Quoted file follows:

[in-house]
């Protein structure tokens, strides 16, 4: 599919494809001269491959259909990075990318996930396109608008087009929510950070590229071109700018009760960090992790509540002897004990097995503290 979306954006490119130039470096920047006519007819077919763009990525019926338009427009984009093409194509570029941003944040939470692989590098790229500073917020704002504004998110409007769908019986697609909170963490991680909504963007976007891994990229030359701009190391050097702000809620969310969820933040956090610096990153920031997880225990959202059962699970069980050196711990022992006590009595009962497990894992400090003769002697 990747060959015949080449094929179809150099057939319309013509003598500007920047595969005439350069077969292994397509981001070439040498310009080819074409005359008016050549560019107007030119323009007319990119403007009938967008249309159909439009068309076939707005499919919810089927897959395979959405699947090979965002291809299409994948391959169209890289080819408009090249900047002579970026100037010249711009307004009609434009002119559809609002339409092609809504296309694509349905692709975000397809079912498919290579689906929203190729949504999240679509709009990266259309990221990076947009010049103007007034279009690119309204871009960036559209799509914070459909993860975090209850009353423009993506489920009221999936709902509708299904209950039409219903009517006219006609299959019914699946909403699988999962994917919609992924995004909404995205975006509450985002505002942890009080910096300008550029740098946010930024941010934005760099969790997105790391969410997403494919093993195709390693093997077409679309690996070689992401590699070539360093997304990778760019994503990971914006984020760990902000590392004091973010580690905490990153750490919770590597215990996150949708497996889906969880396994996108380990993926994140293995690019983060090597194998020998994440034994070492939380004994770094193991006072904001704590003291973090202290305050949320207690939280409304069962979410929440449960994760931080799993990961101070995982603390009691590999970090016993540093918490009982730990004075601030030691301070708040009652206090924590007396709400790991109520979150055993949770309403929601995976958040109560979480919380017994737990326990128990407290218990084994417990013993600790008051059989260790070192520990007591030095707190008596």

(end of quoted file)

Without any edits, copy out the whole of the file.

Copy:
[in-house]
């Protein structure tokens, strides 16, 4: 599919494809001269491959259909990075990318996930396109608008087009929510950070590229071109700018009760960090992790509540002897004990097995503290 979306954006490119130039470096920047006519007819077919763009990525019926338009427009984009093409194509570029941003944040939470692989590098790229500073917020704002504004998110409007769908019986697609909170963490991680909504963007976007891994990229030359701009190391050097702000809620969310969820933040956090610096990153920031997880225990959202059962699970069980050196711990022992006590009595009962497990894992400090003769002697 990747060959015949080449094929179809150099057939319309013509003598500007920047595969005439350069077969292994397509981001070439040498310009080819074409005359008016050549560019107007030119323009007319990119403007009938967008249309159909439009068309076939707005499919919810089927897959395979959405699947090979965002291809299409994948391959169209890289080819408009090249900047002579970026100037010249711009307004009609434009002119559809609002339409092609809504296309694509349905692709975000397809079912498919290579689906929203190729949504999240679509709009990266259309990221990076947009010049103007007034279009690119309204871009960036559209799509914070459909993860975090209850009353423009993506489920009221999936709902509708299904209950039409219903009517006219006609299959019914699946909403699988999962994917919609992924995004909404995205975006509450985002505002942890009080910096300008550029740098946010930024941010934005760099969790997105790391969410997403494919093993195709390693093997077409679309690996070689992401590699070539360093997304990778760019994503990971914006984020760990902000590392004091973010580690905490990153750490919770590597215990996150949708497996889906969880396994996108380990993926994140293995690019983060090597194998020998994440034994070492939380004994770094193991006072904001704590003291973090202290305050949320207690939280409304069962979410929440449960994760931080799993990961101070995982603390009691590999970090016993540093918490009982730990004075601030030691301070708040009652206090924590007396709400790991109520979150055993949770309403929601995976958040109560979480919380017994737990326990128990407290218990084994417990013993600790008051059989260790070192520990007591030095707190008596």